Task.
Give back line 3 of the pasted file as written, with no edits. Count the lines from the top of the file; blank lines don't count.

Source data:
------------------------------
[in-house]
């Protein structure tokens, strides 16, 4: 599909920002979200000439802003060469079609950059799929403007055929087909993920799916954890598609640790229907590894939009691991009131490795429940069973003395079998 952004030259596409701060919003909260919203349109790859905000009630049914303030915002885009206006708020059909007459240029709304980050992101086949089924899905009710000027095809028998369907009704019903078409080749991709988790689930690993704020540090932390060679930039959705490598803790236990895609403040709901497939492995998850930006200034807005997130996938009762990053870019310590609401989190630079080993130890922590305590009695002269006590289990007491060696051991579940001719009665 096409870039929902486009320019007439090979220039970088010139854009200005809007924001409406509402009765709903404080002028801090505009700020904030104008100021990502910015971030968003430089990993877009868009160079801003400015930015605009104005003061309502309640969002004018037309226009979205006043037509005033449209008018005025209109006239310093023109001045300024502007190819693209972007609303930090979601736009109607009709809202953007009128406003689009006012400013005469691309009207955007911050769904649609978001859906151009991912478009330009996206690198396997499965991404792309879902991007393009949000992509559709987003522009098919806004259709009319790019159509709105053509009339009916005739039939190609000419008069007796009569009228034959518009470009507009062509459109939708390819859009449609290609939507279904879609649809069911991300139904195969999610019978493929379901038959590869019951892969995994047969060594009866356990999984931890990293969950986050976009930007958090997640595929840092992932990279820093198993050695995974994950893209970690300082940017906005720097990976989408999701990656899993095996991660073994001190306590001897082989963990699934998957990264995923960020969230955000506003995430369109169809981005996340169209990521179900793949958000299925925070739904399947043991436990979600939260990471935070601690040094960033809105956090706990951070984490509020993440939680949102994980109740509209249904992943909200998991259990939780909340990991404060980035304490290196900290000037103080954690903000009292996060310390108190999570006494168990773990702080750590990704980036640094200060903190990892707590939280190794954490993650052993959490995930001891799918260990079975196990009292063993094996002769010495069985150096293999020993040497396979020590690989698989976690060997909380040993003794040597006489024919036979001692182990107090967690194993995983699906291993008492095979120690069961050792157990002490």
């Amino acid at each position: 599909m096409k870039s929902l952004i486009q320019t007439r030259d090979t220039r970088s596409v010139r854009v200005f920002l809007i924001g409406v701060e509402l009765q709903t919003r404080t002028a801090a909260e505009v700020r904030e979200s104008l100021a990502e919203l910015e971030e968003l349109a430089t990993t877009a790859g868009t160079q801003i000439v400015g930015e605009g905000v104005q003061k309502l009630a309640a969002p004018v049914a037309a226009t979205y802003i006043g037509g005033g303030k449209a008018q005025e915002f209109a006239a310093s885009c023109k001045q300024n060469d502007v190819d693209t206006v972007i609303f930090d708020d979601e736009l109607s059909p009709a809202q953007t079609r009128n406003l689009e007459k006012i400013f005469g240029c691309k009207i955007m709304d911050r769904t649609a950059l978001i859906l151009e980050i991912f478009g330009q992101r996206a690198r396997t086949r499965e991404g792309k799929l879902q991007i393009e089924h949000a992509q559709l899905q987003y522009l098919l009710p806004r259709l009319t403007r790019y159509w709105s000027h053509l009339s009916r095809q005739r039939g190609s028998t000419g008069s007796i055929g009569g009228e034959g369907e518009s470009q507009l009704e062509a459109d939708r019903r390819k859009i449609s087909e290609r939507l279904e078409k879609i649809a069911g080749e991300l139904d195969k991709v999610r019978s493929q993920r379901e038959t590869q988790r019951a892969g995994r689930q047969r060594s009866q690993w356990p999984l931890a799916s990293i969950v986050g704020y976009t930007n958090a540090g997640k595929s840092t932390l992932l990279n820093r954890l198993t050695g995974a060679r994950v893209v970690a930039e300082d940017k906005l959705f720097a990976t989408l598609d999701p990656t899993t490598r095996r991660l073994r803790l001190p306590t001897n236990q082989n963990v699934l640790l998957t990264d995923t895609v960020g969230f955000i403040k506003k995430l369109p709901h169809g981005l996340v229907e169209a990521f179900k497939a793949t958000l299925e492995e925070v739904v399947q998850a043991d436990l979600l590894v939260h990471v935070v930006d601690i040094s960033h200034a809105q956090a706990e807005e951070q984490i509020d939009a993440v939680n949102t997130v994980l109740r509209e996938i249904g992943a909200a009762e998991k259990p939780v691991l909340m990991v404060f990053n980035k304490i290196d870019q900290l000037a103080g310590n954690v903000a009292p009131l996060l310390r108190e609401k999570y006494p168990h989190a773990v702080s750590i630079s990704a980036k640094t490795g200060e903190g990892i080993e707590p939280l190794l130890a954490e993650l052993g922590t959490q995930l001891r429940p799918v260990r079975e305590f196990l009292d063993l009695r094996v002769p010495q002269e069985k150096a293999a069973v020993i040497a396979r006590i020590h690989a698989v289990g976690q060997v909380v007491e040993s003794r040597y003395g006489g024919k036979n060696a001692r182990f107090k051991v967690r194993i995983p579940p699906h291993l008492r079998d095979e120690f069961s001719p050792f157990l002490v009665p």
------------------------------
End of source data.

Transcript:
């Amino acid at each position: 599909m096409k870039s929902l952004i486009q320019t007439r030259d090979t220039r970088s596409v010139r854009v200005f920002l809007i924001g409406v701060e509402l009765q709903t919003r404080t002028a801090a909260e505009v700020r904030e979200s104008l100021a990502e919203l910015e971030e968003l349109a430089t990993t877009a790859g868009t160079q801003i000439v400015g930015e605009g905000v104005q003061k309502l009630a309640a969002p004018v049914a037309a226009t979205y802003i006043g037509g005033g303030k449209a008018q005025e915002f209109a006239a310093s885009c023109k001045q300024n060469d502007v190819d693209t206006v972007i609303f930090d708020d979601e736009l109607s059909p009709a809202q953007t079609r009128n406003l689009e007459k006012i400013f005469g240029c691309k009207i955007m709304d911050r769904t649609a950059l978001i859906l151009e980050i991912f478009g330009q992101r996206a690198r396997t086949r499965e991404g792309k799929l879902q991007i393009e089924h949000a992509q559709l899905q987003y522009l098919l009710p806004r259709l009319t403007r790019y159509w709105s000027h053509l009339s009916r095809q005739r039939g190609s028998t000419g008069s007796i055929g009569g009228e034959g369907e518009s470009q507009l009704e062509a459109d939708r019903r390819k859009i449609s087909e290609r939507l279904e078409k879609i649809a069911g080749e991300l139904d195969k991709v999610r019978s493929q993920r379901e038959t590869q988790r019951a892969g995994r689930q047969r060594s009866q690993w356990p999984l931890a799916s990293i969950v986050g704020y976009t930007n958090a540090g997640k595929s840092t932390l992932l990279n820093r954890l198993t050695g995974a060679r994950v893209v970690a930039e300082d940017k906005l959705f720097a990976t989408l598609d999701p990656t899993t490598r095996r991660l073994r803790l001190p306590t001897n236990q082989n963990v699934l640790l998957t990264d995923t895609v960020g969230f955000i403040k506003k995430l369109p709901h169809g981005l996340v229907e169209a990521f179900k497939a793949t958000l299925e492995e925070v739904v399947q998850a043991d436990l979600l590894v939260h990471v935070v930006d601690i040094s960033h200034a809105q956090a706990e807005e951070q984490i509020d939009a993440v939680n949102t997130v994980l109740r509209e996938i249904g992943a909200a009762e998991k259990p939780v691991l909340m990991v404060f990053n980035k304490i290196d870019q900290l000037a103080g310590n954690v903000a009292p009131l996060l310390r108190e609401k999570y006494p168990h989190a773990v702080s750590i630079s990704a980036k640094t490795g200060e903190g990892i080993e707590p939280l190794l130890a954490e993650l052993g922590t959490q995930l001891r429940p799918v260990r079975e305590f196990l009292d063993l009695r094996v002769p010495q002269e069985k150096a293999a069973v020993i040497a396979r006590i020590h690989a698989v289990g976690q060997v909380v007491e040993s003794r040597y003395g006489g024919k036979n060696a001692r182990f107090k051991v967690r194993i995983p579940p699906h291993l008492r079998d095979e120690f069961s001719p050792f157990l002490v009665p």